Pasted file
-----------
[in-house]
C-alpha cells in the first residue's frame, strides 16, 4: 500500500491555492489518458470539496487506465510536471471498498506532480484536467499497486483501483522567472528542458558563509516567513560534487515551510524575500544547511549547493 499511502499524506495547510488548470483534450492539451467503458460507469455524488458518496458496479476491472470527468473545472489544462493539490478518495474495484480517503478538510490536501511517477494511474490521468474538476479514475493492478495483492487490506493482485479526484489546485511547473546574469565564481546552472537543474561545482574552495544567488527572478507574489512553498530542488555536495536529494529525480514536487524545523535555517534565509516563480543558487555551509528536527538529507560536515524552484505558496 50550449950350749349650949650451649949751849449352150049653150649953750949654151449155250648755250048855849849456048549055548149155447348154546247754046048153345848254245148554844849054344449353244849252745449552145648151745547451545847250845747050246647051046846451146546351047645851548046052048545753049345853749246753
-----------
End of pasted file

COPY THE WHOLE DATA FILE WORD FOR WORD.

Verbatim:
[in-house]
C-alpha cells in the first residue's frame, strides 16, 4: 500500500491555492489518458470539496487506465510536471471498498506532480484536467499497486483501483522567472528542458558563509516567513560534487515551510524575500544547511549547493 499511502499524506495547510488548470483534450492539451467503458460507469455524488458518496458496479476491472470527468473545472489544462493539490478518495474495484480517503478538510490536501511517477494511474490521468474538476479514475493492478495483492487490506493482485479526484489546485511547473546574469565564481546552472537543474561545482574552495544567488527572478507574489512553498530542488555536495536529494529525480514536487524545523535555517534565509516563480543558487555551509528536527538529507560536515524552484505558496 50550449950350749349650949650451649949751849449352150049653150649953750949654151449155250648755250048855849849456048549055548149155447348154546247754046048153345848254245148554844849054344449353244849252745449552145648151745547451545847250845747050246647051046846451146546351047645851548046052048545753049345853749246753